ICAR seeks doubling of R&D budget to tackle Climate Change
Indian Council of Agricultural Research (ICAR) has asked for doubling of farm research budget in the next fiscal from the current Rs 800 crore as it wants to develop high-yielding varieties that can cope with the challenges of climate change and boost farmers income.
To ensure food and nutrition security of the country amid rising population, the ICAR has chalked out a plan to develop high yielding varieties of many crops including rice and wheat that are enriched with multiple-nutritional elements.
Not only crops, ICAR has made plans to develop varieties of fruits and vegetables that can be easily processed by the industry and reduce wastage. It also wants to use cloning technology to increase milk production.
“To do all these, I require doubling of my research and development grant. At present, it is Rs 800 crore,” ICAR Director General Trilochan Mohapatra told PTI in an interview.
Stating that overall the country has done considerably well in rice and wheat, he said, “But we cannot continue with the current level of yields. The issue is we have to double the income of farmers. The average yield is very low.”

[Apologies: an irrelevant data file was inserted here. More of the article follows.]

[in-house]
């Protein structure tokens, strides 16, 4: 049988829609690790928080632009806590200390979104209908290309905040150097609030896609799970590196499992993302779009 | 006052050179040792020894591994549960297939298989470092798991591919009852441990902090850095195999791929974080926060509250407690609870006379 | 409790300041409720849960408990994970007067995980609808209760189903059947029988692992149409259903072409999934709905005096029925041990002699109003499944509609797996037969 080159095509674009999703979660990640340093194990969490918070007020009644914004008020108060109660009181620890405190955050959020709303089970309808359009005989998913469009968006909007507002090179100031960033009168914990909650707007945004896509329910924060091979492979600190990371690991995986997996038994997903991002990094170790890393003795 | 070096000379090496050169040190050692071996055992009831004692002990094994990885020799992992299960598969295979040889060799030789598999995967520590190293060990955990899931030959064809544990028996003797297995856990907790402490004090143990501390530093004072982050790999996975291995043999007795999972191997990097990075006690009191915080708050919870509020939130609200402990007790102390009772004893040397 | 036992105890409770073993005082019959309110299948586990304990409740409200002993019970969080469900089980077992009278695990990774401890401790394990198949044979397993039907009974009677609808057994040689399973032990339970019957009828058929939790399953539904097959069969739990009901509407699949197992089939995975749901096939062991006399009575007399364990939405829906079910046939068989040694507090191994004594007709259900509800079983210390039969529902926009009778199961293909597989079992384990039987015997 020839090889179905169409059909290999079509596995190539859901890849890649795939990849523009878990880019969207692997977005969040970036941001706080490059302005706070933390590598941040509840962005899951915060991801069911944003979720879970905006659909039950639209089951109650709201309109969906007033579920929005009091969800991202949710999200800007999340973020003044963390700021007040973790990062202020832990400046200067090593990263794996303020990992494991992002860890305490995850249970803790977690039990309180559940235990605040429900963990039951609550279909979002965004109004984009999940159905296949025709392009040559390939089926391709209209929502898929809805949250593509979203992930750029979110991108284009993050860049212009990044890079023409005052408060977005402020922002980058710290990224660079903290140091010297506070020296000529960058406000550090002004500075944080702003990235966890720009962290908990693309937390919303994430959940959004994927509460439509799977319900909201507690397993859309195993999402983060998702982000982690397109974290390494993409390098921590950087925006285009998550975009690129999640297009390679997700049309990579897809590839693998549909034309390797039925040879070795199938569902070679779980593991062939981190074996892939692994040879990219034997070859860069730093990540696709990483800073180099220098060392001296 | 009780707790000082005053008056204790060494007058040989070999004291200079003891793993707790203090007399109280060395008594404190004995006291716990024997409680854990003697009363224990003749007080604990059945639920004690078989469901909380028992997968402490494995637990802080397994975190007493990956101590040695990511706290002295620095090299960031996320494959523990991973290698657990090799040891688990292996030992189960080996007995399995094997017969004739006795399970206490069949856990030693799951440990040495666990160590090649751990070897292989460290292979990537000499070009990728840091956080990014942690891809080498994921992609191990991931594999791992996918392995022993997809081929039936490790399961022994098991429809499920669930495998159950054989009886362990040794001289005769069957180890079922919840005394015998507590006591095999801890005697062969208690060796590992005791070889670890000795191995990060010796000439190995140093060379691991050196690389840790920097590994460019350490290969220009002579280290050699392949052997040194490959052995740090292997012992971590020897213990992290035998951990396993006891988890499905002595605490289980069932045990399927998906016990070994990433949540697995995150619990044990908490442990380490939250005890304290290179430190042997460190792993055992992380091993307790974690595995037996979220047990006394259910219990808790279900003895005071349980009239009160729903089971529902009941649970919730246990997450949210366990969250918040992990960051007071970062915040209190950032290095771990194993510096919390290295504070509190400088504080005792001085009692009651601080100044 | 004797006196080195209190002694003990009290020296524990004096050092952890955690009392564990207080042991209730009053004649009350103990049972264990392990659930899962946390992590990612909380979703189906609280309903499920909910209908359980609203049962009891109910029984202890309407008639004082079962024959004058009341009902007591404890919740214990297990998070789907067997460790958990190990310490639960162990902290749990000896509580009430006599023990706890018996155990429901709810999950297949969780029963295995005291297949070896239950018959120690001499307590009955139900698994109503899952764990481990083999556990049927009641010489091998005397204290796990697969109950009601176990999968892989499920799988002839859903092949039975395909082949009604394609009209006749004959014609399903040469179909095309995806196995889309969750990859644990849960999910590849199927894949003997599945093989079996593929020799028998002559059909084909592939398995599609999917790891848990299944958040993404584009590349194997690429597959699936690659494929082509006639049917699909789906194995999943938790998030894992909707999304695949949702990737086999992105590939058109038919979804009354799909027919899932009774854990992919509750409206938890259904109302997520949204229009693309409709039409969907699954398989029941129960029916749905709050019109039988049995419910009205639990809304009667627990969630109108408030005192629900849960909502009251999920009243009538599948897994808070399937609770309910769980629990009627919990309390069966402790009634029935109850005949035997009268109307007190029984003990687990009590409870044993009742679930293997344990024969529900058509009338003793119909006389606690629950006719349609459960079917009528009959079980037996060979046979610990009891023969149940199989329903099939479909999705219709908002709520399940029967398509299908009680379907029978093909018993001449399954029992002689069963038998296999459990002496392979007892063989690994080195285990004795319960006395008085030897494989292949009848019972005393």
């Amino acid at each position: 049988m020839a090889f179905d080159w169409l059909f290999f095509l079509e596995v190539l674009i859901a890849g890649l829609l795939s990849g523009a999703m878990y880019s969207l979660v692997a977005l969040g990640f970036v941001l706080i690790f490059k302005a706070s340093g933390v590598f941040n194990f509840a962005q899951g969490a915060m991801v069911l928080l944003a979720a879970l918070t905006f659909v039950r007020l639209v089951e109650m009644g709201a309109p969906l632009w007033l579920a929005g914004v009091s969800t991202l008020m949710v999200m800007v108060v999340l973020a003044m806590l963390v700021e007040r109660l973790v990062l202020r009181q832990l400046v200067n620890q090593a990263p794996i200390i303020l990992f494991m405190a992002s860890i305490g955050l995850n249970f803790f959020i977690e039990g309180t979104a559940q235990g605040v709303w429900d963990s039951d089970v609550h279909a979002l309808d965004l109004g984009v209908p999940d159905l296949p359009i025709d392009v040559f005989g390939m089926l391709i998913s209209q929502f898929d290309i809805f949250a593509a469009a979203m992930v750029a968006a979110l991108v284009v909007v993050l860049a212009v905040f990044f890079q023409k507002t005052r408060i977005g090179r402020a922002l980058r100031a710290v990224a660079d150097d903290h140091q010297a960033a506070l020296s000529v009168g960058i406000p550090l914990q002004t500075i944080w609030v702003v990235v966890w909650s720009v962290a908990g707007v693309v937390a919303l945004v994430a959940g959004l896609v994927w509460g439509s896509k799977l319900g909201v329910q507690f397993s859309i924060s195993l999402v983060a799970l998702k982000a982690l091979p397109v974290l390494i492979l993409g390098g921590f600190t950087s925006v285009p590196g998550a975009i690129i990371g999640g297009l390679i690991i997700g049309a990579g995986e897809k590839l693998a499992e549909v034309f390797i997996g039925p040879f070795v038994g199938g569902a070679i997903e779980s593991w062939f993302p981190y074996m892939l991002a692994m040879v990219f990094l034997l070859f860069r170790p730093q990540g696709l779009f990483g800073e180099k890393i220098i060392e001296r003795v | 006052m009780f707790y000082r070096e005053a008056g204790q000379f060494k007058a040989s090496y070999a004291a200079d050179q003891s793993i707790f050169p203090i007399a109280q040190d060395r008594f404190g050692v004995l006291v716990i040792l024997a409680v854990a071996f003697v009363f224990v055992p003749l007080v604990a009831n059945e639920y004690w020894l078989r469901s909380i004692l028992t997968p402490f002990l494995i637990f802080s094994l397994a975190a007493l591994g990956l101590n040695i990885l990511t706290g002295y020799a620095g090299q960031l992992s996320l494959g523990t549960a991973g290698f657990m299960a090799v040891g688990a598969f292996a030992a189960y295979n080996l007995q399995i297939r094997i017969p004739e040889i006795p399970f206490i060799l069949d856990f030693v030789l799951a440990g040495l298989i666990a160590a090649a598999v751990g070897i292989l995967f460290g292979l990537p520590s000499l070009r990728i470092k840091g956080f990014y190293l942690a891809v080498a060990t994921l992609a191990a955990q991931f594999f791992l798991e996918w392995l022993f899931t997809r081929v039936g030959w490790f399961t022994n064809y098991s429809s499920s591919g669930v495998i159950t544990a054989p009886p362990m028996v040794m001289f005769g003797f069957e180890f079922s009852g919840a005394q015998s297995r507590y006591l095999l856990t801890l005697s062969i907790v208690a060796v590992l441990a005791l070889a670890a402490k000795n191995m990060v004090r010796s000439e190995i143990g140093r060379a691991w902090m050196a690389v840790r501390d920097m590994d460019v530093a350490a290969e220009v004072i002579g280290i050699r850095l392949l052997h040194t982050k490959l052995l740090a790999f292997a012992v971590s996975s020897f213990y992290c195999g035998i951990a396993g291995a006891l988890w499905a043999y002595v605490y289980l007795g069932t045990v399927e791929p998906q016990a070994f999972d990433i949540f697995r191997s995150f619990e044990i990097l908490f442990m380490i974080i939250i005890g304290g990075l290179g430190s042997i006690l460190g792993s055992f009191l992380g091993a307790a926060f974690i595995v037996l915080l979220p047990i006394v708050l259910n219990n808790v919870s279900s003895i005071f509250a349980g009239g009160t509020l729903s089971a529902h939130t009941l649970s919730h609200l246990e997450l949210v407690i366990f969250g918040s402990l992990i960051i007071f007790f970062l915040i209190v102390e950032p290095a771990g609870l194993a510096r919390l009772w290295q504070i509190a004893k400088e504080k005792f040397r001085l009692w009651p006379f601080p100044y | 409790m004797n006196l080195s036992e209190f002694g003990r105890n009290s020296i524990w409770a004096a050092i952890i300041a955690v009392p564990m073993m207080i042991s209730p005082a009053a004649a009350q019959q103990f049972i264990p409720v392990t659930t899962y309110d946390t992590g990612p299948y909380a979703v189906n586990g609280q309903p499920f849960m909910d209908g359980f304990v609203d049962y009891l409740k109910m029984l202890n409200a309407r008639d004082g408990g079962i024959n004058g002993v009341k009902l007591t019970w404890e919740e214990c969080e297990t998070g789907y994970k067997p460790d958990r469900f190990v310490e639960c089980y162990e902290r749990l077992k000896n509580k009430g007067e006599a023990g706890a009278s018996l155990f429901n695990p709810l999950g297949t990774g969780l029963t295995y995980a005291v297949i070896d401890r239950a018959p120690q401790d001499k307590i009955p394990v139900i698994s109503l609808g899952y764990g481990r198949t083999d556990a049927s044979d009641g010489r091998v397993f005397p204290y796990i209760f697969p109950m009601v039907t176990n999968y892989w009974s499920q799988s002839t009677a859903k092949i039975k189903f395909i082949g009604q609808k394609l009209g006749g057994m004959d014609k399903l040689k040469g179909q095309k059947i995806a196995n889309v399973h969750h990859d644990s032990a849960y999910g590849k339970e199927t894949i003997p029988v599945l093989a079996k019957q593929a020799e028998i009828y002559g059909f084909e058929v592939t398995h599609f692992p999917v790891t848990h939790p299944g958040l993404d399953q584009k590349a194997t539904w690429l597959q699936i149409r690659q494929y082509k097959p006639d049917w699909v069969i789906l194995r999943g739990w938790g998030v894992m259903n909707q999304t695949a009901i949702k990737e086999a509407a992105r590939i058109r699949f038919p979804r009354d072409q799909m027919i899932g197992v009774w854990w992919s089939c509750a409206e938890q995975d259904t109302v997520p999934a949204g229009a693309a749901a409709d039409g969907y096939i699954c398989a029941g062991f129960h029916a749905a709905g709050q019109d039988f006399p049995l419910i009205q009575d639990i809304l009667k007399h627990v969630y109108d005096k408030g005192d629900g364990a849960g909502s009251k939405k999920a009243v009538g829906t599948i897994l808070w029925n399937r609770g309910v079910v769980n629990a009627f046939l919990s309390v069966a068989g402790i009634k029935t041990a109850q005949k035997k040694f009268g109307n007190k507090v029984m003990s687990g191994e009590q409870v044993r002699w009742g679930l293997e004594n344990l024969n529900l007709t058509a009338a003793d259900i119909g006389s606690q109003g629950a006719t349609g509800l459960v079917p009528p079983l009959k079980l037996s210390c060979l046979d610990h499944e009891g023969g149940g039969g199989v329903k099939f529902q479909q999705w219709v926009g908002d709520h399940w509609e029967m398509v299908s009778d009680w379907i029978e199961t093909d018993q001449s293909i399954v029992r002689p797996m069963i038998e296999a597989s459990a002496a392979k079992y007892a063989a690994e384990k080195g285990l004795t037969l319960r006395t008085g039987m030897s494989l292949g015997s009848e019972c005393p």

Mohapatra cited the example Punjab farmers who have achieved productivity of 8 tonnes per hectare in rice and 6-7 tonnes per hectare in wheat, but said this level of yields have not been replicated in other parts of the country.
“This gap needs to be bridged with all kind of support.
The potential yield in rice and wheat need to be enhanced. In India, I want to take it to more than 10 tonnes per hectare in rice and over 8 tonnes per hectare in wheat.”
For next year, the ICAR Director General said that he has set a tough target for the institute in research area to achieve this objective.
Expressing concern over rising temperature during winter and consequent impact on wheat crop, he said. “For wheat, I want to use genomics-assisted breeding. Alternatively, genetically modified (GM) approach can also be targeted.”
Besides wheat and rice, ICAR wants to increase pulses yield to more than 2 tonnes per hectare through use of modern farm technology in order make the country self-sufficient.
ICAR also wants to develop rice varieties with multiple nutrients like zinc and protein to address the challenge of malnutrition.
Although India is one of the largest producers in many crops like wheat, rice and pulses, but their yields per hectare is well below the global average.